Monday, March 29, 2010

Spring Salamanders!

It's nearing the end of March and usually I'm still awaiting the arrival of the spring rains to bring out the waves of amphibians in the Michigan woodlands. However, this spring things have been a bit different. I arrived back from my spring break trip to Florida on Saturday, March 14th. As my plane landed at 6:30PM, I was greeted with temperatures in the 40s and heavy rain. Before I knew it I was heading out to a new site with a herpetologist to search for a rare Michigan amphibian. The pool we surveyed that night and the following morning was not in the typical upand deciduous forest I'm used to. This pool was located in a lowland flatwood forest dominated by Oaks and the ice hadn't completely thawed in the pool just yet.

The one species in particular we were interested in was the Smallmouth Salamander. This is a very common species throughout its range, but Michigan lies at its northern range limit. This fact coupled with pollution, development, and other factors has left only a handful of breeding populations left in the state. In fact, the Smallmouth Salamander is listed as Endangered by the Michigan Department of Natural Resources. We were lucky enough to find more than a dozen individuals during the night and the next morning, these were my first Smallmouths in Michigan, a real treat.

Smallmouth Salamander - Ambystoma texanum

Smallmouths and Tigers are amongst the earliest of the salamanders to emerge in Michigan every spring, often moving while most of the pools are still iced over except for the edges. A week or two later as the ponds thaw and the rains come again, a few more species also emerge on rainy nights. This vernal pool is a site I've visited for several years now and it amazes me the amount of amphibian this pool holds in the spring despite being nestled in an extremely developed area.

On a few night outings and trapping sessions at this site, I was able to encounter quite a few of the different salamander species found here. It's a place that I just have to visit each and every spring. So without further adeu, here's the animals.

Red-spotted Newt - Notopthalmus viridescens

Blue-spotted Salamander - Ambystoma laterale

Spotted Salamander - Ambystoma maculatum

As I sit here in my room up at CMU and stare out into the dry evening, I envy the rain that sweeps across the southern half of the state and once again avoids mid-Michigan. However, finding this beast today was well worth trudging through the rain in southeast Michigan.

Eastern Tiger Salamander - Ambystoma tigrinum

Sunday, March 21, 2010

The King of the Southeastern Pinelands

I recently had my spring break trip to the great state of Florida. My first destination of the trip was a tract of pine flatwoods in Polk County. In the past I've seen a great number of species in the area and it has proven to be a productive area. The main target of my trip as always was the king of the southeastern pinelands, the Eastern Diamondback Rattlesnake.

Things during the first half of the week were quite slow in central Florida, as temperatures held in the low 60s and got into the low 40s and high 30s at night. On Wednesday, my cousin Robbie and I headed out for a three day trip to southern Florida. Temps were much more favorable and it proved to be productive right away as we found this beauty out and about just after dark.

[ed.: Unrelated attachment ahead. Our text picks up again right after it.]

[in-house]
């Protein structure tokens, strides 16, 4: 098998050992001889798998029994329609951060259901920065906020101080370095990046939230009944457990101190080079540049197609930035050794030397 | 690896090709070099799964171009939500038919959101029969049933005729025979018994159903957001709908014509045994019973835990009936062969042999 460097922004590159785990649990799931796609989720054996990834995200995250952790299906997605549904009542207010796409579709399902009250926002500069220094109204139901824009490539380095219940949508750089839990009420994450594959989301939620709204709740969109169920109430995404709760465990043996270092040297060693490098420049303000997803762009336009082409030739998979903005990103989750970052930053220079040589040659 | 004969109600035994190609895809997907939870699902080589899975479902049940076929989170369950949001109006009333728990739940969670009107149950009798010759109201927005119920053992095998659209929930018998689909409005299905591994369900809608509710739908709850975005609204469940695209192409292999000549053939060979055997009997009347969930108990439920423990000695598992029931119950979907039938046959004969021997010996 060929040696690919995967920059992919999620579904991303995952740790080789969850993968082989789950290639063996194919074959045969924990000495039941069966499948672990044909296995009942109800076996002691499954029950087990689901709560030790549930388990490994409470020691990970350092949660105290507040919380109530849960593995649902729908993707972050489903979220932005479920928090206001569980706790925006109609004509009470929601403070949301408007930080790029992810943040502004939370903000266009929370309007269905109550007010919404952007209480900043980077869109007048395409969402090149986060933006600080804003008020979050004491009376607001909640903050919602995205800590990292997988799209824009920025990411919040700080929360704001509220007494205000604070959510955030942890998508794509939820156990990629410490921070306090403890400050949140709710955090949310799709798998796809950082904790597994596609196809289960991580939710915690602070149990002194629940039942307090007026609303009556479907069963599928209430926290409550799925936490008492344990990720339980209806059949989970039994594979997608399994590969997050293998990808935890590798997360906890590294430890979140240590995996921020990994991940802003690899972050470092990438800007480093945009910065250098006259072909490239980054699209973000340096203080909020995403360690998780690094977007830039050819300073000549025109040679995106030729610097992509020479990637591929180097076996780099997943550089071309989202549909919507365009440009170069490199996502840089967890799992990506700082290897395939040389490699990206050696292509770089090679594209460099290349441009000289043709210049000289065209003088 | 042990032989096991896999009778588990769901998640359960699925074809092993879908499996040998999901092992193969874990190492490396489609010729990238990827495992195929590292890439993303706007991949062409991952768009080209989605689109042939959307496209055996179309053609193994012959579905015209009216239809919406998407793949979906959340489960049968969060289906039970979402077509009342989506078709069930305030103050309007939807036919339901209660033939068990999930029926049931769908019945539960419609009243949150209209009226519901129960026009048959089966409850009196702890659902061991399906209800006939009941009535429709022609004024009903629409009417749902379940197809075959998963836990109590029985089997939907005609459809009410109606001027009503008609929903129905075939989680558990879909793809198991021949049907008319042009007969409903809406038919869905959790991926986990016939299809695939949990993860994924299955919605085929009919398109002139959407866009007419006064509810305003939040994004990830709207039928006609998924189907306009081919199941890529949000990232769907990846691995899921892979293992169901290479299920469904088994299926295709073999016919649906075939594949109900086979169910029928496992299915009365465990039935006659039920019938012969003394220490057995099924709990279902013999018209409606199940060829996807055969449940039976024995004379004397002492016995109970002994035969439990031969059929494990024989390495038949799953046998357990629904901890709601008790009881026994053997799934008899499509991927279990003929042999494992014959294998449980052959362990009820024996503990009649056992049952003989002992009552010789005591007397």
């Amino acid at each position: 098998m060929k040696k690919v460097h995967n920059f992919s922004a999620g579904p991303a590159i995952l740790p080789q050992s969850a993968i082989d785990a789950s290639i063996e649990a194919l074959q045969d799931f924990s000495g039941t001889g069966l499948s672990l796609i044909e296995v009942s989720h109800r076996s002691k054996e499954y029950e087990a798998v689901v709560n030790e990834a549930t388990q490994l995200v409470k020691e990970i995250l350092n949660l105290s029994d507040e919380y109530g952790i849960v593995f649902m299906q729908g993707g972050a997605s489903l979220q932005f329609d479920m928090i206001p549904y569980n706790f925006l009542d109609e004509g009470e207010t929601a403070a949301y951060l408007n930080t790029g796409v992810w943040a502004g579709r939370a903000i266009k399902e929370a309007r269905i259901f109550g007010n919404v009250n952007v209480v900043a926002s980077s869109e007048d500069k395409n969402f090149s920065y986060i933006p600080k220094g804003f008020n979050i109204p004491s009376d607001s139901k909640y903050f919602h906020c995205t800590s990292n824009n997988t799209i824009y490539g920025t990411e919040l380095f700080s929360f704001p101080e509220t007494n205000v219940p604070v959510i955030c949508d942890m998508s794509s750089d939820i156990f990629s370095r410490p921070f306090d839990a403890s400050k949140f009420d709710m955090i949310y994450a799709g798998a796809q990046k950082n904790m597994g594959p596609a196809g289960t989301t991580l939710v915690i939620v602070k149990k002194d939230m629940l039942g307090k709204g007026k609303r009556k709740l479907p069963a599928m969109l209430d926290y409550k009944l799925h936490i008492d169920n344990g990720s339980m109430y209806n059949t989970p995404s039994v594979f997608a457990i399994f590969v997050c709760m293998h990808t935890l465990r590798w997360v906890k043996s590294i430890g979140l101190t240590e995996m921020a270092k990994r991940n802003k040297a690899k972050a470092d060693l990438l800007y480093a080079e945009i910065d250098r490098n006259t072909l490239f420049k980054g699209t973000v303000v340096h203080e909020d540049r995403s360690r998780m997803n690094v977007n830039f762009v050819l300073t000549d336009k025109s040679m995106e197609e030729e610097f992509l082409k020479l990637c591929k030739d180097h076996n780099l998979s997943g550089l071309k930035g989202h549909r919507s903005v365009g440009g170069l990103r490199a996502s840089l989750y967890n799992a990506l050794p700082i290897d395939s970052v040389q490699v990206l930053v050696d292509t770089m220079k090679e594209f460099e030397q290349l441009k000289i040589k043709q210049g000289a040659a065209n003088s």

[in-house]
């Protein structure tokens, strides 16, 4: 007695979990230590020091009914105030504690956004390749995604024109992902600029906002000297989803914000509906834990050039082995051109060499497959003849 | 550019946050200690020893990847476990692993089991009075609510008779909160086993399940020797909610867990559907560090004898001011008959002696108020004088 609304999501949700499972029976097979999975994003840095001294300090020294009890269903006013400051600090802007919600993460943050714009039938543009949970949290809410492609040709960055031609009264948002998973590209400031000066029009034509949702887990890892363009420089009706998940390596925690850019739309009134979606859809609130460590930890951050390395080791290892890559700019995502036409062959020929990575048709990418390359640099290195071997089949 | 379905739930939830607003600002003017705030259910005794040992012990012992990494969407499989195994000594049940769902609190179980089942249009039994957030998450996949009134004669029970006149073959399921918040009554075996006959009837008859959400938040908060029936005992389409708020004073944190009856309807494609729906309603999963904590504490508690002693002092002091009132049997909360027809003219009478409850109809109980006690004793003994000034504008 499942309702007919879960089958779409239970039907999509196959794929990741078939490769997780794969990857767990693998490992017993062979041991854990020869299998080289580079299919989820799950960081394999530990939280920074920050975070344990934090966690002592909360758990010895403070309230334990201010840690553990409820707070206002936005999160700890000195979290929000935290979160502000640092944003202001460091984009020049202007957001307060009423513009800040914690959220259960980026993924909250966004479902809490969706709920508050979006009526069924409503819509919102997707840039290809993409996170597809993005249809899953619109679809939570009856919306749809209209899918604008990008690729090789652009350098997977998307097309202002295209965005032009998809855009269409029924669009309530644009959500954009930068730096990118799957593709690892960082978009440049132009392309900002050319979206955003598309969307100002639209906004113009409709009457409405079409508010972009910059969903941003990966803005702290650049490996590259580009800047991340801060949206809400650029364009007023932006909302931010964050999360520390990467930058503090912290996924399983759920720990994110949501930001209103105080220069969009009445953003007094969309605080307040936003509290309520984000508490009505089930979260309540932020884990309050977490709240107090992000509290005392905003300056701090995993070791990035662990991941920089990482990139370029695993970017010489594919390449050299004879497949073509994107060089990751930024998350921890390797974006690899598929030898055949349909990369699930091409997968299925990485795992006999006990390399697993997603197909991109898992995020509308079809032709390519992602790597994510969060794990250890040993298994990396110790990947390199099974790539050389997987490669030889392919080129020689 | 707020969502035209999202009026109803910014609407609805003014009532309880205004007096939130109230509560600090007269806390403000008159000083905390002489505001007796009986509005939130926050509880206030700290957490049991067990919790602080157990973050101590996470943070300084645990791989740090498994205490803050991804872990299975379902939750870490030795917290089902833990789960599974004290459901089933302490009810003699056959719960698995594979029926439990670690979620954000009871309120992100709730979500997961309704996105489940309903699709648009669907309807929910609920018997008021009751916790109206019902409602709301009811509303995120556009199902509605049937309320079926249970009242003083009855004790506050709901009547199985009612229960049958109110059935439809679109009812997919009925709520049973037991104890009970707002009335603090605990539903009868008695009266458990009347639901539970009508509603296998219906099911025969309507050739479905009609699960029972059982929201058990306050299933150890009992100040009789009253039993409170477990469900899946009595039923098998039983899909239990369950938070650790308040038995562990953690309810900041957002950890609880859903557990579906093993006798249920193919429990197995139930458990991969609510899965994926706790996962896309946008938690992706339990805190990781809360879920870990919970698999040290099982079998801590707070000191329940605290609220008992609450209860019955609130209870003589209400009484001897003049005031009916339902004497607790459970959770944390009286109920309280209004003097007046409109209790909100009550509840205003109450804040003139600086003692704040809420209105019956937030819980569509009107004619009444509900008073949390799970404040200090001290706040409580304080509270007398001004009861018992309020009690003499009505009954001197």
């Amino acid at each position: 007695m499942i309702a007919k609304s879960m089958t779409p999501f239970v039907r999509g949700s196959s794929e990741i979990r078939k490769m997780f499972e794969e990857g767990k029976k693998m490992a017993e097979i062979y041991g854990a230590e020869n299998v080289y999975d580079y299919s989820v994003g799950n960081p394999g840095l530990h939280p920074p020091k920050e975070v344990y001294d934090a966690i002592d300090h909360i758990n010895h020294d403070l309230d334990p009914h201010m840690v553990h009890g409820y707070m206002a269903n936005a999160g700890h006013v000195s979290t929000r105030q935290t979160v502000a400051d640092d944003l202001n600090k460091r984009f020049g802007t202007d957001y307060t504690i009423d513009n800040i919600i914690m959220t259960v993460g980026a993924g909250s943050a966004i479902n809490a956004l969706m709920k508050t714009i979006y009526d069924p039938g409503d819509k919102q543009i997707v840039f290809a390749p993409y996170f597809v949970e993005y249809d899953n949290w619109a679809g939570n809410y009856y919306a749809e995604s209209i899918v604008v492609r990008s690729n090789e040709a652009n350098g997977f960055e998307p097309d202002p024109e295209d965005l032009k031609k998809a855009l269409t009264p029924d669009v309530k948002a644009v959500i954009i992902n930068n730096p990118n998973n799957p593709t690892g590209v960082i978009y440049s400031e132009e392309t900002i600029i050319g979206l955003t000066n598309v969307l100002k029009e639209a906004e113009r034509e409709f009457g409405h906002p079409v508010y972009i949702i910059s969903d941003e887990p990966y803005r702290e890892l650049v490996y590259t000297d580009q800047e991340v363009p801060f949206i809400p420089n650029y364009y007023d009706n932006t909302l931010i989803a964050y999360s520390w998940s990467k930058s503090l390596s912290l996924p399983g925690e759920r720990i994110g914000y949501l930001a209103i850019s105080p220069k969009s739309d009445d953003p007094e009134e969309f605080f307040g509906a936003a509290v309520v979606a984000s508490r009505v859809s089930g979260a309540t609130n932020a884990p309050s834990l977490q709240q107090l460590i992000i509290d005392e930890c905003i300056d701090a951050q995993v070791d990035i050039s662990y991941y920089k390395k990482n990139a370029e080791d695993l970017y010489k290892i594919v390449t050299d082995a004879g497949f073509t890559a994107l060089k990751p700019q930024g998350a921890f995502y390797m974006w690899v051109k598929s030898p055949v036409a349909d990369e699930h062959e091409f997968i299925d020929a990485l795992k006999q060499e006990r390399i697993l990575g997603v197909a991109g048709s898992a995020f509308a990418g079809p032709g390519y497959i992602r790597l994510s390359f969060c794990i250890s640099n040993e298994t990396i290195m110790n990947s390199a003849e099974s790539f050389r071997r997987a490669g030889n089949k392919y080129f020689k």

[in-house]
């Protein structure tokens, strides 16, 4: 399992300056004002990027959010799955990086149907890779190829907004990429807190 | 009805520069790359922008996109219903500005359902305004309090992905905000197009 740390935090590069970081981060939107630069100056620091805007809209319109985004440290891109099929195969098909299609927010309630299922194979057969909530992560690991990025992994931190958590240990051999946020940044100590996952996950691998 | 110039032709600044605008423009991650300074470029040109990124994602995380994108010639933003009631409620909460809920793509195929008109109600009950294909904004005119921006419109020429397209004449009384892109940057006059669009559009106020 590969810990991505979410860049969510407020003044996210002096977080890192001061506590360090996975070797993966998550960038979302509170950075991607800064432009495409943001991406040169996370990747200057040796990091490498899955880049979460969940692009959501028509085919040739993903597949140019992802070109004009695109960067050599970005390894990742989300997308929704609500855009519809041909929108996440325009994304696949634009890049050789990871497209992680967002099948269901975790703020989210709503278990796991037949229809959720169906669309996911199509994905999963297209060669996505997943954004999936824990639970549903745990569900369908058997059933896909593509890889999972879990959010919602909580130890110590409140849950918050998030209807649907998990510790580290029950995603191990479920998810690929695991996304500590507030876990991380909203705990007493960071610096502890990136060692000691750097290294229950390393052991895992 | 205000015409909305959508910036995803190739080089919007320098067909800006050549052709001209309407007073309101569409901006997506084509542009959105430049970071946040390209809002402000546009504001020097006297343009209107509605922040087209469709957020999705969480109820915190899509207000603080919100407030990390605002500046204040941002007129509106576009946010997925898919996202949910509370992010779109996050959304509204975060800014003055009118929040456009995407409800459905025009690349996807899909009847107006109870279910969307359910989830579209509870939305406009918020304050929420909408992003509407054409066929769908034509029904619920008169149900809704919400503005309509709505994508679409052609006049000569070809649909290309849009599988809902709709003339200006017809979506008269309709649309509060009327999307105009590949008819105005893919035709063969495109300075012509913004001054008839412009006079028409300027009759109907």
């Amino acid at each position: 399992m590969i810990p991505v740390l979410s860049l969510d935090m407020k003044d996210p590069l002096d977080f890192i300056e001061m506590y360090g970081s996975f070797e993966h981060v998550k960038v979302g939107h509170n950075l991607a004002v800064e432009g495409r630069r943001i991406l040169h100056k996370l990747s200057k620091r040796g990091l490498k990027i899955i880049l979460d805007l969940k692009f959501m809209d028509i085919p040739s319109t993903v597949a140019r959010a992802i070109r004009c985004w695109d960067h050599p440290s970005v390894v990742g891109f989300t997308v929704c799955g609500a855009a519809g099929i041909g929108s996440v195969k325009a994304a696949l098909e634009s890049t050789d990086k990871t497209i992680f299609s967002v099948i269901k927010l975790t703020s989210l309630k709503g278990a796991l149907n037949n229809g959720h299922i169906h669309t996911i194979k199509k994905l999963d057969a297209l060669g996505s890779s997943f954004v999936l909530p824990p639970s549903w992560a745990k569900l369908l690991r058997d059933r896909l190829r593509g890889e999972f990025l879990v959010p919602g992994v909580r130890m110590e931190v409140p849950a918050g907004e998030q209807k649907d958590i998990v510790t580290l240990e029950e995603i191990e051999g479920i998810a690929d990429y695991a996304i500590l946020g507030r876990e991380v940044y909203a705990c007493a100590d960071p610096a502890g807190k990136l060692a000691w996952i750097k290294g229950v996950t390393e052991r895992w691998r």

Corn Snake - Pantherophis guttatus

There were also several species of Nerodia out and about on the roads, the coolest of which we saw was this small Florida Green.

Florida Green Water Snake - Nerodia floridana

There's never a shortage of these pit vipers in Florida, this one was particularly set in showing its namesake.

Florida Cottonmouth - Agkistrodon piscivorus conanti

Later on in the night, I finally broke on a curse of a snake that I had only seen in the form of a DOR. This beautiful rat was found 200 yards up the road from a huge corn snake at around 12:30 AM.

Yellow Rat Snake - Pantherophis quadrivittatus

Things eventually began to slow down on the roads, and seeing snakes every five minutes turns into a snake once every half hour. At 2:30 AM, we noticed a large shape on the edge of a roadway and U-turned to find this beautiful serpent out and about on a dry night, which is odd for the species.

Eastern Mud Snake - Farancia abacura abacura

The next morning we arose around 10 AM and headed out to get some breakfast. At around 11 AM the sun broke out from behind the clouds and the temps climbes into the low 80s. As we rounded a corner my cousin questioned, "Whats that ahead in the road?" I looked up to see a dark shape several hundred yards ahead in the road, the closer we got the more it looked serpentine. And once we realized what it was, we both couldn't believe our eyes.

A three foot Eastern Diamondback Rattlesnake layed out in the road right ahead of us. We jumped out and began a long anticipated photography session with this beast, words can't describe how excited I was to see this species of snake.

Eastern Diamondback Rattlesnake - Crotalus adamanteus

An amazing species of snake that finally made an appearance...